PoloChannel Staff | 01/02/19

This is the first in a series about players who have distinguished themselves not only as 10-goalers, but as masters of a specific skill that is key to a team’s success. First up is Sapo Caset, top scorer of the 2018 Argentine season.

[TO OUR READERS: Is there another 10-goaler who you feel should be recognized for his mastery of a specific skill? Tell us who you think we should write about next and why. We’ll include your comments if he becomes part of the series: info@polochannel.com]

All 10-goal players are elite athletes, but even among them there is a hierarchy. There’s that echelon of 10s who have seen it all, done it all, won it all, and then there’s the battalion of newer 10s who are extremely talented but still have something to prove.

And now there’s Sapo Caset, who has carved out a category of his own within the rarified galaxy of 10-goalers: elite scorer. No surprise that the usual top-10s went home from Palermo with all the opinion-based awards from the Open—MVP (Adolfo Cambiaso); BPP (B09, an AC pony), Fair Play award (Juanma Nero) and Best Mounted Player (AC for the final and Facundo Pieres for the championship). But the awards that are based purely on numbers went to Caset: top scorer of both the Triple Crown and the Argentine Open.

With 85 goals in the 2018 Triple Crown and 46 in the Argentine Open, Caset set himself apart from his two nearest-scoring rivals in the Open: Cambiaso (39 goals) and Diego Cavanagh (24). Per game in the Open, Caset averaged 9.2 goals, Cambiaso 7.8 and Cavanagh 6.0.

His consistency was a strong indicator of what Caset brought to the party, especially in the Open. In each of his five games he never scored fewer than seven goals. That really says something, especially in light of the fact that two of those games were against 40-goal monster teams.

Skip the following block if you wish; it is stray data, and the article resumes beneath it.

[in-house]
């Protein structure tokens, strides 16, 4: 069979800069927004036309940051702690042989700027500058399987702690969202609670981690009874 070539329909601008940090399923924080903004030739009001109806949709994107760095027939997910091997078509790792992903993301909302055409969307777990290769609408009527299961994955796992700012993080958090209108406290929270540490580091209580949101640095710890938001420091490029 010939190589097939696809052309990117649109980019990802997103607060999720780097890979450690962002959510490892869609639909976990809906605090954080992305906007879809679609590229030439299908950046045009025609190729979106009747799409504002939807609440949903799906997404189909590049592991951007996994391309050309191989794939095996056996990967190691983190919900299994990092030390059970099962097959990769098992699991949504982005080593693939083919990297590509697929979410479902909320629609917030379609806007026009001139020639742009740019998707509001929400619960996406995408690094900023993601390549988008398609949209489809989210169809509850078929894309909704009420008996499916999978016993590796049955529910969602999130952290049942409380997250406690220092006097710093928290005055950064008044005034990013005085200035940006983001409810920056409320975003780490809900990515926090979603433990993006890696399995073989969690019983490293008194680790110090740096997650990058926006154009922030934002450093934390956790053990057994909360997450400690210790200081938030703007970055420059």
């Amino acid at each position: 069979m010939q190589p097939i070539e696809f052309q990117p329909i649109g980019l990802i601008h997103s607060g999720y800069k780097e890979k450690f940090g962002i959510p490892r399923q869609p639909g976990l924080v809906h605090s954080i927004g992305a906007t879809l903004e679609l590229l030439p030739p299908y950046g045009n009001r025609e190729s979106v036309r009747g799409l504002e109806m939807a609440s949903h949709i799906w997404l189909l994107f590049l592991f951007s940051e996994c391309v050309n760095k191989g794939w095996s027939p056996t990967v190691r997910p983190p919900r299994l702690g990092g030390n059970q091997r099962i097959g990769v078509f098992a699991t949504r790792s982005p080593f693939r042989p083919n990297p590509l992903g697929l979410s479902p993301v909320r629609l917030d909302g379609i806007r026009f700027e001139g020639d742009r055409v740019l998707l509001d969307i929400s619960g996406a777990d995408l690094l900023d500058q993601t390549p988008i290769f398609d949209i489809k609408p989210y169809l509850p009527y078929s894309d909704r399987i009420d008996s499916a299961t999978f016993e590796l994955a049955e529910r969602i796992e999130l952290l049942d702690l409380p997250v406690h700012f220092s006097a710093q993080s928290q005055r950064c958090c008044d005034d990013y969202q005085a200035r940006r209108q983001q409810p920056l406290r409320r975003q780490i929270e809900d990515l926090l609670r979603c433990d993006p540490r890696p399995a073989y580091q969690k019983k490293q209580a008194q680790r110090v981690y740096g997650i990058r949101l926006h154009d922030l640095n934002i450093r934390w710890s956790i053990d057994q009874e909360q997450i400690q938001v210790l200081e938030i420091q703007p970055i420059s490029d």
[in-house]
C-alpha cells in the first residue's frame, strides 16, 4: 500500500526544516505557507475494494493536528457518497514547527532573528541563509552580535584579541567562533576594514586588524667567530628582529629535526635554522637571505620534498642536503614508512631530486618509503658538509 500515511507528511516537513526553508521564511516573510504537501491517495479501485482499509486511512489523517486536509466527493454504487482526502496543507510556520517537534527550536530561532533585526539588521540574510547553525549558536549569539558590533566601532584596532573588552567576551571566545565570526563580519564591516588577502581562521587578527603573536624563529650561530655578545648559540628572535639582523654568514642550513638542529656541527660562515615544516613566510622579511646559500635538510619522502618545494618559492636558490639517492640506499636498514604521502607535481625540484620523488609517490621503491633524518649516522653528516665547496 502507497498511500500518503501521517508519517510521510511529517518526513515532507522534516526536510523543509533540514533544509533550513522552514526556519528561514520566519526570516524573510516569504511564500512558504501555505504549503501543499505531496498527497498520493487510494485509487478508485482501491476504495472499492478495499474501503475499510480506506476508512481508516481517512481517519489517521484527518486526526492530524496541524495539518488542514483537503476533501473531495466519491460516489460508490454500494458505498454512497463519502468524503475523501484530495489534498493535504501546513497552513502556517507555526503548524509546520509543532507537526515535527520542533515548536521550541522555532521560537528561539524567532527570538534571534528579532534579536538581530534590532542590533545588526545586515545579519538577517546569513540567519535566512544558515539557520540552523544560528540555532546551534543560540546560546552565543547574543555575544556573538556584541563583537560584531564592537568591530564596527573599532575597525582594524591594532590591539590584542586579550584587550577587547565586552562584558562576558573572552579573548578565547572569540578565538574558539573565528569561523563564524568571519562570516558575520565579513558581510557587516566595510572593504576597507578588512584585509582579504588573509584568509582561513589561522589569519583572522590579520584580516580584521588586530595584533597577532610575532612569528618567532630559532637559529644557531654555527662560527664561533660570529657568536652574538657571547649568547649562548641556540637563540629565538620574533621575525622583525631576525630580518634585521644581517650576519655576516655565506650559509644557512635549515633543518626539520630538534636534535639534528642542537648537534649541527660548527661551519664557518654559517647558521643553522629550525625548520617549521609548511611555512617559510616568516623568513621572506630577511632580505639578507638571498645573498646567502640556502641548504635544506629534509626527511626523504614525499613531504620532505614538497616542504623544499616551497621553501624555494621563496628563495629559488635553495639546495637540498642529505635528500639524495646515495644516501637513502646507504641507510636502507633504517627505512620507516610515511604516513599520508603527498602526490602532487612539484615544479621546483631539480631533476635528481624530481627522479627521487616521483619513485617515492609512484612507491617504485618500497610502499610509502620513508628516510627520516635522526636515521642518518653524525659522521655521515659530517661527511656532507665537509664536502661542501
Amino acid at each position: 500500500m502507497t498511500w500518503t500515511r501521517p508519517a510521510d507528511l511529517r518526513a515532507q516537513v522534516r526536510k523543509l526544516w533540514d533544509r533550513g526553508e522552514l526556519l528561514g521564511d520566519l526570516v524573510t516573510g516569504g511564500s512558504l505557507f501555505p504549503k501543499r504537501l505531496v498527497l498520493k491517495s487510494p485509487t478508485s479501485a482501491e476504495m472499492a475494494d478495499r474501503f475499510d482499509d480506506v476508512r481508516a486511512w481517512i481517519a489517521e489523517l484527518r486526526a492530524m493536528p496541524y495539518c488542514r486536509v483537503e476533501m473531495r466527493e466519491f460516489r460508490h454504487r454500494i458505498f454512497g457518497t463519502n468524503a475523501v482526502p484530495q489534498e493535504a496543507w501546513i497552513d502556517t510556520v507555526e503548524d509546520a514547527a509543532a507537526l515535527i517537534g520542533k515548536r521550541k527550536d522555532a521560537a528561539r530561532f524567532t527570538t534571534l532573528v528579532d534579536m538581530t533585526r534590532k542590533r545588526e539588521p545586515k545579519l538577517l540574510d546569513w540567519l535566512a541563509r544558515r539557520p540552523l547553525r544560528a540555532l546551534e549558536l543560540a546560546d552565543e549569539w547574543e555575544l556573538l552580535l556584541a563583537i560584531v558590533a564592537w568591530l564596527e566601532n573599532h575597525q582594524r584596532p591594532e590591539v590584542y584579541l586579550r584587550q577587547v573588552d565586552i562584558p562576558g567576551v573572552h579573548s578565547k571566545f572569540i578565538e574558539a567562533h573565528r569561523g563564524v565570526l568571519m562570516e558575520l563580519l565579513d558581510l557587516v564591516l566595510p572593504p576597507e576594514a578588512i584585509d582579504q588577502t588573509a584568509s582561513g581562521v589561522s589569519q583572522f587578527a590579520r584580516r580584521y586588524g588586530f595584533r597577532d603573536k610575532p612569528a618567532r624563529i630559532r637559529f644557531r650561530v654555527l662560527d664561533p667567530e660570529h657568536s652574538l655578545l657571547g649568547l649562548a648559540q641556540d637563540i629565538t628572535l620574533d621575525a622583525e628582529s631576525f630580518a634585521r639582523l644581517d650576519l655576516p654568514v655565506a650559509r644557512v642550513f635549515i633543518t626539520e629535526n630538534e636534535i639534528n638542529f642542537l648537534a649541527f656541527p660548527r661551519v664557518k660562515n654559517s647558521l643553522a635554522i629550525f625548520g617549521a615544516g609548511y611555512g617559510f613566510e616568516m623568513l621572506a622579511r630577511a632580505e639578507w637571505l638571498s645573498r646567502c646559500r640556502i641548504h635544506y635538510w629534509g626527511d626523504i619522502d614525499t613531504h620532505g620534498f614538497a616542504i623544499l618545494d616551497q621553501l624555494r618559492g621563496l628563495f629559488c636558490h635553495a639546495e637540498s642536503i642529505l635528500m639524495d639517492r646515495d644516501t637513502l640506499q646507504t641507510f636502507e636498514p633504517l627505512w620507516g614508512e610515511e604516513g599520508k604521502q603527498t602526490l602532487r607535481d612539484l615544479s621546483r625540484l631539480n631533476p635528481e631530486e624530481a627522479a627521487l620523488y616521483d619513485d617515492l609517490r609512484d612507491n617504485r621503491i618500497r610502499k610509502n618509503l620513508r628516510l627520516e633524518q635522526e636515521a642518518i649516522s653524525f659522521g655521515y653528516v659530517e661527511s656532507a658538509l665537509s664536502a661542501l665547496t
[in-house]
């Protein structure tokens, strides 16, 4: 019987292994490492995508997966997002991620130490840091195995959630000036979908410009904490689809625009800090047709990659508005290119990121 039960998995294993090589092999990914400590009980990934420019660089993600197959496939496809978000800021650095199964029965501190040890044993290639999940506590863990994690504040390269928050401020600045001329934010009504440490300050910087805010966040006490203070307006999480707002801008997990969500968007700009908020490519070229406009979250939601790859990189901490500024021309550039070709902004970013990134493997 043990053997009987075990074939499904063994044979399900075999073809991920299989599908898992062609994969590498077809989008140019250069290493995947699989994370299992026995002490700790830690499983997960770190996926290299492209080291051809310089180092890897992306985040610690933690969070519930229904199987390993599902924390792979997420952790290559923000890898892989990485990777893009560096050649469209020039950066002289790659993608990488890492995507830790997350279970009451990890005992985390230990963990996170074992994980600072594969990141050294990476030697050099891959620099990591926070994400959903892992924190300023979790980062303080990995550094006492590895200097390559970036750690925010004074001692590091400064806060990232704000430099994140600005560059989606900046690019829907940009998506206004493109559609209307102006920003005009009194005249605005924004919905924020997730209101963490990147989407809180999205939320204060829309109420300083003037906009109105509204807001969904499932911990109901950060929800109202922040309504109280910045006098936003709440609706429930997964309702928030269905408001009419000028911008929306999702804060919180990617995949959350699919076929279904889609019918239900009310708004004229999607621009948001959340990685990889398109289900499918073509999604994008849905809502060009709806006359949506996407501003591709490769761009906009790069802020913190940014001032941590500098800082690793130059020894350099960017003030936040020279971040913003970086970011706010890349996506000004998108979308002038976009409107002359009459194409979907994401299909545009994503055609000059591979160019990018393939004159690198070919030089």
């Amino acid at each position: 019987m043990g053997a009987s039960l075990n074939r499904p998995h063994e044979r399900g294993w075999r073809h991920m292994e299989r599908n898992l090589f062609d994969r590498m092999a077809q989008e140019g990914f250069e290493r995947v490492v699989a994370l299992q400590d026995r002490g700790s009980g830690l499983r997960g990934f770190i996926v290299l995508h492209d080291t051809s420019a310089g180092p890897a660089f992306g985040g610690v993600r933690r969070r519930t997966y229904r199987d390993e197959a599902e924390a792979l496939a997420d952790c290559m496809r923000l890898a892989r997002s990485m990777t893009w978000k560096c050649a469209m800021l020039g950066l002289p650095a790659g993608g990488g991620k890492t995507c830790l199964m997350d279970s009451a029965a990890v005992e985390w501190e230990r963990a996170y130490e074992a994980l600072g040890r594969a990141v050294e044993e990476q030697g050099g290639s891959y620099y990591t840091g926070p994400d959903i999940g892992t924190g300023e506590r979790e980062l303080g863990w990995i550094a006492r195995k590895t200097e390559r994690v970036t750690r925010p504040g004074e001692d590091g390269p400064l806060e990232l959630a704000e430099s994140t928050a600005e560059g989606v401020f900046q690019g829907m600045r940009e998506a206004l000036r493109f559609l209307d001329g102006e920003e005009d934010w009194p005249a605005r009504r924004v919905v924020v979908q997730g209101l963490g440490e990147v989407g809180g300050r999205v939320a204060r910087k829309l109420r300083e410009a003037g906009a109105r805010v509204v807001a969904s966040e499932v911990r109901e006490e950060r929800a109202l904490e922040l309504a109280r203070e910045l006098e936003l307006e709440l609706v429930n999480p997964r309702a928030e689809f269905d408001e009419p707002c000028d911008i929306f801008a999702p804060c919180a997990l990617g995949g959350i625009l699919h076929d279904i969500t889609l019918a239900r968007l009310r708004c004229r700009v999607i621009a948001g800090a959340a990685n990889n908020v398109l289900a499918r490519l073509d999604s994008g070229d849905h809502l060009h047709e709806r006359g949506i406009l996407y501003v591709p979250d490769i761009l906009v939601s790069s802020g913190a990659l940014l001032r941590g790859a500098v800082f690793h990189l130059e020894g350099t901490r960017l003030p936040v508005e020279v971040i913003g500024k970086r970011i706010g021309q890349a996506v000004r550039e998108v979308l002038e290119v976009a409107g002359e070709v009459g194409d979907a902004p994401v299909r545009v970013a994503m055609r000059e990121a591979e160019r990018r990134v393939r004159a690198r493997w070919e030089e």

In the two most crucial games of the season Caset carried his team offensively, making 10 goals both times (semi-final victory over Ellerstina and final loss to La Dolfina). In those games he was also clutch from the penalty line, converting 9 of his 11 penalty shots. He clearly thrived under the pressure, a quality he has long demonstrated. He consistently works on mental exercises that quiet his mind and heighten his focus when he’s about to take a critical shot.

With his leadership, the reconfigured Las Monjitas made an impressive debut in Argentina, finishing third overall in the rankings. The Open in particular showcased their mettle. La Dolfina won only one more throw-in (16/15) than Las Monjitas did, had one fewer foul (13/14), and averaged 90 percent from the penalty line compared to La Monjitas’ 80 percent.

Although they didn’t prevail in Palermo, for the first few chukkers of the final Caset’s team gave La Dolfina something they don’t often get: a good scare. Las Monjitas came out like gangbusters and led 6-3 at the end of the second chukker, and at halftime the score was tied at 6. Then La Dolfina started playing like La Dolfina, and as we all know, there is little that can be done about that.

Next in Part 2: Why Eduardo Heguy considers Caset the “key player of the season.”



Here’s a breakdown of how Caset performed in Argentina. His rise in rankings from Tortugas to Hurlingham to Palermo shows his upward trajectory over the season:

Goals per game: Tied 2nd in Tortugas, 1st in Hurlingham, 1st in Argentine Open

Shots per game: 5th in Tortugas, 2nd in Hurlingham, 3rd in Argentine Open

Field goals per game: Outside top 10 in Tortugas, 5th in Hurlingham, 2nd in Argentine Open

Penalty goals per game: Tied 7th in Tortugas, tied 2nd in Hurlingham, 1st in Argentine Open




Photography & Video: Helen Cruden & ESPN Polo